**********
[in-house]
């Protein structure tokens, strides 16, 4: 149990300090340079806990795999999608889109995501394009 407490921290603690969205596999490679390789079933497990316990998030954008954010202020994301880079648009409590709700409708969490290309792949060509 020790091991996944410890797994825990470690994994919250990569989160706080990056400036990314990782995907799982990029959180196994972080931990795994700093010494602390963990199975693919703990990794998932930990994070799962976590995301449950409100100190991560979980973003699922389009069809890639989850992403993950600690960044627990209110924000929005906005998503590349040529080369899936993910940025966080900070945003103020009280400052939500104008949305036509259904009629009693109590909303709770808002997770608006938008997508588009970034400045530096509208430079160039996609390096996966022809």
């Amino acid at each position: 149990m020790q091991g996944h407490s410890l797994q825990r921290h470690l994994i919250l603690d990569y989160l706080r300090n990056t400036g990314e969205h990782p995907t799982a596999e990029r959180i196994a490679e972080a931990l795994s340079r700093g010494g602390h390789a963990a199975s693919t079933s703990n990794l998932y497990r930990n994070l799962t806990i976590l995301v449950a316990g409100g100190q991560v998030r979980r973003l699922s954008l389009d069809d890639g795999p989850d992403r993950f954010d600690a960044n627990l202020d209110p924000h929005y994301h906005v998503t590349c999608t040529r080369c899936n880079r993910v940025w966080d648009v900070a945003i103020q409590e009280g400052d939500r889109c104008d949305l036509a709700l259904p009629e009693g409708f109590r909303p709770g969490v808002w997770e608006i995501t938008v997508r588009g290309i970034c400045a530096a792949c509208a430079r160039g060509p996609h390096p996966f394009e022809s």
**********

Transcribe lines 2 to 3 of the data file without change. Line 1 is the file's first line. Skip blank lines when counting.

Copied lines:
């Protein structure tokens, strides 16, 4: 149990300090340079806990795999999608889109995501394009 407490921290603690969205596999490679390789079933497990316990998030954008954010202020994301880079648009409590709700409708969490290309792949060509 020790091991996944410890797994825990470690994994919250990569989160706080990056400036990314990782995907799982990029959180196994972080931990795994700093010494602390963990199975693919703990990794998932930990994070799962976590995301449950409100100190991560979980973003699922389009069809890639989850992403993950600690960044627990209110924000929005906005998503590349040529080369899936993910940025966080900070945003103020009280400052939500104008949305036509259904009629009693109590909303709770808002997770608006938008997508588009970034400045530096509208430079160039996609390096996966022809």
């Amino acid at each position: 149990m020790q091991g996944h407490s410890l797994q825990r921290h470690l994994i919250l603690d990569y989160l706080r300090n990056t400036g990314e969205h990782p995907t799982a596999e990029r959180i196994a490679e972080a931990l795994s340079r700093g010494g602390h390789a963990a199975s693919t079933s703990n990794l998932y497990r930990n994070l799962t806990i976590l995301v449950a316990g409100g100190q991560v998030r979980r973003l699922s954008l389009d069809d890639g795999p989850d992403r993950f954010d600690a960044n627990l202020d209110p924000h929005y994301h906005v998503t590349c999608t040529r080369c899936n880079r993910v940025w966080d648009v900070a945003i103020q409590e009280g400052d939500r889109c104008d949305l036509a709700l259904p009629e009693g409708f109590r909303p709770g969490v808002w997770e608006i995501t938008v997508r588009g290309i970034c400045a530096a792949c509208a430079r160039g060509p996609h390096p996966f394009e022809s």